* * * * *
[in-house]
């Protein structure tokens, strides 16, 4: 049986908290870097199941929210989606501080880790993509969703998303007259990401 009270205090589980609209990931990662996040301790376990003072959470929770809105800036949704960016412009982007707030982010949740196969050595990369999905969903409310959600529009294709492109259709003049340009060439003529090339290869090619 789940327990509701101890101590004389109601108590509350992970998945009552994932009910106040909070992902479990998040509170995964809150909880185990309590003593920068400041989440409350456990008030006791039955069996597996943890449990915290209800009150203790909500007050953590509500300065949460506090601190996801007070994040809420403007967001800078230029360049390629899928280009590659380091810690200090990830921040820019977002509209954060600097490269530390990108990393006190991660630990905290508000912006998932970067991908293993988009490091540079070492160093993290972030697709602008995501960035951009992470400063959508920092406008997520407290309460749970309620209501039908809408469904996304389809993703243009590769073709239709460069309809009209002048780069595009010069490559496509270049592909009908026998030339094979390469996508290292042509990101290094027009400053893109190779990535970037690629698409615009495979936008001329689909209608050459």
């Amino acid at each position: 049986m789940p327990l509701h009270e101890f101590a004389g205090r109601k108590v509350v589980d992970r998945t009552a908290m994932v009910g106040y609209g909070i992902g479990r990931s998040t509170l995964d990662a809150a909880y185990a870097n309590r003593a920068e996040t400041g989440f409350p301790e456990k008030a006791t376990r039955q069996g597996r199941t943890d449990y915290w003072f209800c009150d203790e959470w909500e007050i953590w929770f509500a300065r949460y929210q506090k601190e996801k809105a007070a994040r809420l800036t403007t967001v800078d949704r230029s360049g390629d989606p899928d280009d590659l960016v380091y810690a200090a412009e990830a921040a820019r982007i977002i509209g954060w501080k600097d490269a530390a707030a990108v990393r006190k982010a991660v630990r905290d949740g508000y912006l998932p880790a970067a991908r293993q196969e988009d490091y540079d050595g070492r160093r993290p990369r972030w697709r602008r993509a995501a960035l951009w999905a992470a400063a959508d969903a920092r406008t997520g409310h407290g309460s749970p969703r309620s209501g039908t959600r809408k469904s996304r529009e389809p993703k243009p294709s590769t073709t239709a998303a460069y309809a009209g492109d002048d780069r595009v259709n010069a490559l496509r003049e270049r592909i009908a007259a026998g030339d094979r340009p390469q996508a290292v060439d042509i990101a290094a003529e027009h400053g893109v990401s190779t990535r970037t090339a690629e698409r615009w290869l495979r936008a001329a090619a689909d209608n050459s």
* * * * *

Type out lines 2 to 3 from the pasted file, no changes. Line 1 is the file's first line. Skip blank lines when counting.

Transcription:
């Protein structure tokens, strides 16, 4: 049986908290870097199941929210989606501080880790993509969703998303007259990401 009270205090589980609209990931990662996040301790376990003072959470929770809105800036949704960016412009982007707030982010949740196969050595990369999905969903409310959600529009294709492109259709003049340009060439003529090339290869090619 789940327990509701101890101590004389109601108590509350992970998945009552994932009910106040909070992902479990998040509170995964809150909880185990309590003593920068400041989440409350456990008030006791039955069996597996943890449990915290209800009150203790909500007050953590509500300065949460506090601190996801007070994040809420403007967001800078230029360049390629899928280009590659380091810690200090990830921040820019977002509209954060600097490269530390990108990393006190991660630990905290508000912006998932970067991908293993988009490091540079070492160093993290972030697709602008995501960035951009992470400063959508920092406008997520407290309460749970309620209501039908809408469904996304389809993703243009590769073709239709460069309809009209002048780069595009010069490559496509270049592909009908026998030339094979390469996508290292042509990101290094027009400053893109190779990535970037690629698409615009495979936008001329689909209608050459």
């Amino acid at each position: 049986m789940p327990l509701h009270e101890f101590a004389g205090r109601k108590v509350v589980d992970r998945t009552a908290m994932v009910g106040y609209g909070i992902g479990r990931s998040t509170l995964d990662a809150a909880y185990a870097n309590r003593a920068e996040t400041g989440f409350p301790e456990k008030a006791t376990r039955q069996g597996r199941t943890d449990y915290w003072f209800c009150d203790e959470w909500e007050i953590w929770f509500a300065r949460y929210q506090k601190e996801k809105a007070a994040r809420l800036t403007t967001v800078d949704r230029s360049g390629d989606p899928d280009d590659l960016v380091y810690a200090a412009e990830a921040a820019r982007i977002i509209g954060w501080k600097d490269a530390a707030a990108v990393r006190k982010a991660v630990r905290d949740g508000y912006l998932p880790a970067a991908r293993q196969e988009d490091y540079d050595g070492r160093r993290p990369r972030w697709r602008r993509a995501a960035l951009w999905a992470a400063a959508d969903a920092r406008t997520g409310h407290g309460s749970p969703r309620s209501g039908t959600r809408k469904s996304r529009e389809p993703k243009p294709s590769t073709t239709a998303a460069y309809a009209g492109d002048d780069r595009v259709n010069a490559l496509r003049e270049r592909i009908a007259a026998g030339d094979r340009p390469q996508a290292v060439d042509i990101a290094a003529e027009h400053g893109v990401s190779t990535r970037t090339a690629e698409r615009w290869l495979r936008a001329a090619a689909d209608n050459s």